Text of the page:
Colitis in Dogs: Know It All for your Pekingese


Colitis in dogs is the one responsible for about 50% cases of chronic diarrhea. Colitis is simply the inflammation of the colon. Signs of colitis would include prolong squatting and straining, flatulence, painful passing of stool and passing small stools that has mucus and blood. The said signs are often mistaken as constipation.

The common culprit on why colitis occurs would be the infestation of whipworms. Another usual cause is the inflammatory bowel disorder. The treatment is then directed towards the underlying culprit of the disease. If it is an inflammatory bowel disease, then the vet would advise you to give your pet a high-fiber diet while bacterial causes would respond well to antibiotics.

Always bear in mind that fiber is essential to your pet’s daily intake. Fiber is a type of carbohydrate that can’t be digested by the enzymes. There are 2 varieties: water soluble and non-water soluble. Non-water solube fibers give bulk to the diet thus helping the water and food to move through the digestive tract properly. It is already established that fiber-rich diets are used in order to manage constipation in pets since fiber increases the water retention in the intestines thus softening the stool. Also, the increase in bulk would heighten the propulsive movements of the intestine, aiding in the alleviating constipation.

Colitis in Dogs: Know It All for your Pekingese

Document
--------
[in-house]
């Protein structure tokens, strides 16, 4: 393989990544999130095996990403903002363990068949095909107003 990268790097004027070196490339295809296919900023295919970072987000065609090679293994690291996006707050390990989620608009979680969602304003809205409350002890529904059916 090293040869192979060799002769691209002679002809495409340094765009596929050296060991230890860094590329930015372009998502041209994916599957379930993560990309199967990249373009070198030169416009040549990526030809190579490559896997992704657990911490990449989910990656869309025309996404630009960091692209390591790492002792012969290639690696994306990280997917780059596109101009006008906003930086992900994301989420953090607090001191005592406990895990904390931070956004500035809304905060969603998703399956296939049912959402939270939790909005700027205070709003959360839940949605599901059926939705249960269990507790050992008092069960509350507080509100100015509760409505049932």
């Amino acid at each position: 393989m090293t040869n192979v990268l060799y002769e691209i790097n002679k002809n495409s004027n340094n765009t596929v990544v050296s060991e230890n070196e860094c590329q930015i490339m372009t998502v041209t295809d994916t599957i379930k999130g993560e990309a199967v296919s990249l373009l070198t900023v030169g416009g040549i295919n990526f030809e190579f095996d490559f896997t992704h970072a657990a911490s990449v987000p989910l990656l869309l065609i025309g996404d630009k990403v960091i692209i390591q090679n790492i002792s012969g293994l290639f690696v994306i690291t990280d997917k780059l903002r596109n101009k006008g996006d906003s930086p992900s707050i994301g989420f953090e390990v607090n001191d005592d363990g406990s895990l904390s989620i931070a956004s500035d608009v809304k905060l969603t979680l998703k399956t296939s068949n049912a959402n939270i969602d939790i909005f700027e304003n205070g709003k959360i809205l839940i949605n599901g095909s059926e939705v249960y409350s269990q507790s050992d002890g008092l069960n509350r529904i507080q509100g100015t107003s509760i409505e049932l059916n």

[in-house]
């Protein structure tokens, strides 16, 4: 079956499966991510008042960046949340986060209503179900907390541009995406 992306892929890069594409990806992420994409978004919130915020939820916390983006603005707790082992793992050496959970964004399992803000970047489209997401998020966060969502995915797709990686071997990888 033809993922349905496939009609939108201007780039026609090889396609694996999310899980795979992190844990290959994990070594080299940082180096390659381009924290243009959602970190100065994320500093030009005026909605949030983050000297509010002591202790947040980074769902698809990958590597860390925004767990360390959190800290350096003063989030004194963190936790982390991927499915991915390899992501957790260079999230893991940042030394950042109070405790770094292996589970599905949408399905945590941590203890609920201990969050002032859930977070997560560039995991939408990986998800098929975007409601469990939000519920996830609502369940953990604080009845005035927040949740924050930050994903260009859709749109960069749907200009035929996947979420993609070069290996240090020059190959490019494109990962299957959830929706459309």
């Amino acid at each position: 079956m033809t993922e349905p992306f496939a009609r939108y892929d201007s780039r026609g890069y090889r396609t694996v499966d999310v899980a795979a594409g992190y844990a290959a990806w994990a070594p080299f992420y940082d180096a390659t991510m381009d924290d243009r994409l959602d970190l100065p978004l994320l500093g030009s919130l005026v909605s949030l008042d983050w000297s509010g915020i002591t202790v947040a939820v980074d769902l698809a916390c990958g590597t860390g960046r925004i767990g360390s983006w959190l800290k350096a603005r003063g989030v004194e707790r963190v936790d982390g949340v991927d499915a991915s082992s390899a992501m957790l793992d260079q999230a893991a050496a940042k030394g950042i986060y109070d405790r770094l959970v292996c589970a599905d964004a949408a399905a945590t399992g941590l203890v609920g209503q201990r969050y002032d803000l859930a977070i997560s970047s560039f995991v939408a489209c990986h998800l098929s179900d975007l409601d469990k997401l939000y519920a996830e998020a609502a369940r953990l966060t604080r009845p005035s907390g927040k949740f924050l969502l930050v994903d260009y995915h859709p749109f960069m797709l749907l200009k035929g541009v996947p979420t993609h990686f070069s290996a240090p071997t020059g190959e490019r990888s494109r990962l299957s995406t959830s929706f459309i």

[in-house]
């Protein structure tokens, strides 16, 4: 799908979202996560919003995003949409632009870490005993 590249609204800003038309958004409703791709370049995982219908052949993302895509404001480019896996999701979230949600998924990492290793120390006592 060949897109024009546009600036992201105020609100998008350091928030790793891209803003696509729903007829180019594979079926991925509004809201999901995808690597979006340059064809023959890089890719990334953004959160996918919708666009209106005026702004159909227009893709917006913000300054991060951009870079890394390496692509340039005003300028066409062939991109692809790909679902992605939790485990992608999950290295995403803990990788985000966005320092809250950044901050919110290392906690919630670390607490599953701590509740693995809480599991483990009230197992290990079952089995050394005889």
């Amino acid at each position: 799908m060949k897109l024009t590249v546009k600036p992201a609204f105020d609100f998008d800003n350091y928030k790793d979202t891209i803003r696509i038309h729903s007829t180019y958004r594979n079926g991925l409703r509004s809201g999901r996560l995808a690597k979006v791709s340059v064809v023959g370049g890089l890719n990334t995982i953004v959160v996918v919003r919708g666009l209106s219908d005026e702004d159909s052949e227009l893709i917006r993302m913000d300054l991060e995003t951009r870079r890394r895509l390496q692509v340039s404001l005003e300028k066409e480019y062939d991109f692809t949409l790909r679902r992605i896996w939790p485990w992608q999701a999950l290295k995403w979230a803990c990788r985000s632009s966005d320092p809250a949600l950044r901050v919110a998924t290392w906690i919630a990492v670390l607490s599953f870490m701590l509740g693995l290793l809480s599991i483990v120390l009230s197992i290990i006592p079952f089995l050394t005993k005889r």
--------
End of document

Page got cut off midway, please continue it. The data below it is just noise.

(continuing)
Colitis in Dogs

Common Causes of Colitis

  • Parasites. Hookworms, giardia and whipworms are internal parasites which can irritate as well as inflame the intestine. See to it that your pet is treated and tested for parasites.
  • Foreign Bodies or Dietary Indiscretion. Dogs that eat a lot of grass can develop acute colitis due to the massive indigestible fiber present in the stems and stalks.
  • Bacteria. Campylobacter and Salmonella are common bacteria that causes colitis.
  • IBD (Inflammatory Bowel Disease). This is a condition where your dog’s own body cells invade and inflame the intestinal wall. The physiology of this disease still remains unknown, however food allergens may contribute here. Be sure that you are giving your pet a hypoallergenic diet. If your pet happens to be obese, then try giving him something healthy and help him lose weight too.
  • IBS (Irritable Bowel Syndrome). This disease is often stress related although it can have neurological origin too. Be sure your pet gets ample exercise and provide a supportive and safe environment for him.
  • Antibiotics. A temporary occurrence of colitis may result after a course of antibiotics since the good bacteria will also die when the drug was given. Yogurt and probiotic drinks may help restore the flora and aid in resolving this kind of colitis.
  • Rat Poisoning. There are some poison that causes bloody diarrhea. If you think your pet has accidentally ingested one, then call your vet and poison control hotline immediately. Induce vomiting and give him activated charcoal right away.

Colitis in dogs is not unusual and you must be vigilant in detecting it. If your think your pet is having a digestive upset, do not give him food for the next 24 hours, just water and monitor him. There are also anti-diarrheals available over the counter, just ask your vet which one to get. 

Being a responsible pet parent requires a lot and you must be ready about it. What have you done for your pekingese that you can say you have gone an extra mile for him? Please do share your wonderful story with us as we all learn from each other the knowledge we all have for a better parenting towards our pekes. Don’t forget to share and like our page!



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